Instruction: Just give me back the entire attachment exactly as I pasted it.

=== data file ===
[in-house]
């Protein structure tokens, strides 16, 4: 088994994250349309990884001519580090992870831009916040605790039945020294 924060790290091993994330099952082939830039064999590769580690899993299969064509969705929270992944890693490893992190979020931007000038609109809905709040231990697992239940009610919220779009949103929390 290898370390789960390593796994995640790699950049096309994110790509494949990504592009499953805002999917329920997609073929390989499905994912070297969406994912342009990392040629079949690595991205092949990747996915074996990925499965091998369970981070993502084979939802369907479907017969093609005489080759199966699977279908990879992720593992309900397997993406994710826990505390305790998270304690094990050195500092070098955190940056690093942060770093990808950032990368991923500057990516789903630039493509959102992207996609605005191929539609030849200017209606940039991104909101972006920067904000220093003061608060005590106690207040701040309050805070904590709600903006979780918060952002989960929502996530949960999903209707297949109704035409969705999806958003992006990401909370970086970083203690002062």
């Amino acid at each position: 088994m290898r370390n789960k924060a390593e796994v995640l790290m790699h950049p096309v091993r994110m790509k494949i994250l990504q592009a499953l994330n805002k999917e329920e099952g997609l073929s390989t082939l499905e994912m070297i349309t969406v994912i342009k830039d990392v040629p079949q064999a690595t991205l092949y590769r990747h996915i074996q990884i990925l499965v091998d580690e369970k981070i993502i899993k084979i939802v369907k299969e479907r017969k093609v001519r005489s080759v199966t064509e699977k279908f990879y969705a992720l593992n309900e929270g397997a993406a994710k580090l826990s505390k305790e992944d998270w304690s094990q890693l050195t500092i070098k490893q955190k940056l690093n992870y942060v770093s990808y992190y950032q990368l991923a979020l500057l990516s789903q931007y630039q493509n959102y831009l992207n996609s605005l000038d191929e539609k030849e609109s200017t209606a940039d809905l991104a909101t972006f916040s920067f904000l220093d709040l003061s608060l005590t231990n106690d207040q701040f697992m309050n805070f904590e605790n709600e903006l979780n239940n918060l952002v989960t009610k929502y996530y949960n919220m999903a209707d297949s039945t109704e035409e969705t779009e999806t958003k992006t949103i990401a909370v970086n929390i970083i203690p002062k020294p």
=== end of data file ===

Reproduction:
[in-house]
């Protein structure tokens, strides 16, 4: 088994994250349309990884001519580090992870831009916040605790039945020294 924060790290091993994330099952082939830039064999590769580690899993299969064509969705929270992944890693490893992190979020931007000038609109809905709040231990697992239940009610919220779009949103929390 290898370390789960390593796994995640790699950049096309994110790509494949990504592009499953805002999917329920997609073929390989499905994912070297969406994912342009990392040629079949690595991205092949990747996915074996990925499965091998369970981070993502084979939802369907479907017969093609005489080759199966699977279908990879992720593992309900397997993406994710826990505390305790998270304690094990050195500092070098955190940056690093942060770093990808950032990368991923500057990516789903630039493509959102992207996609605005191929539609030849200017209606940039991104909101972006920067904000220093003061608060005590106690207040701040309050805070904590709600903006979780918060952002989960929502996530949960999903209707297949109704035409969705999806958003992006990401909370970086970083203690002062």
């Amino acid at each position: 088994m290898r370390n789960k924060a390593e796994v995640l790290m790699h950049p096309v091993r994110m790509k494949i994250l990504q592009a499953l994330n805002k999917e329920e099952g997609l073929s390989t082939l499905e994912m070297i349309t969406v994912i342009k830039d990392v040629p079949q064999a690595t991205l092949y590769r990747h996915i074996q990884i990925l499965v091998d580690e369970k981070i993502i899993k084979i939802v369907k299969e479907r017969k093609v001519r005489s080759v199966t064509e699977k279908f990879y969705a992720l593992n309900e929270g397997a993406a994710k580090l826990s505390k305790e992944d998270w304690s094990q890693l050195t500092i070098k490893q955190k940056l690093n992870y942060v770093s990808y992190y950032q990368l991923a979020l500057l990516s789903q931007y630039q493509n959102y831009l992207n996609s605005l000038d191929e539609k030849e609109s200017t209606a940039d809905l991104a909101t972006f916040s920067f904000l220093d709040l003061s608060l005590t231990n106690d207040q701040f697992m309050n805070f904590e605790n709600e903006l979780n239940n918060l952002v989960t009610k929502y996530y949960n919220m999903a209707d297949s039945t109704e035409e969705t779009e999806t958003k992006t949103i990401a909370v970086n929390i970083i203690p002062k020294p």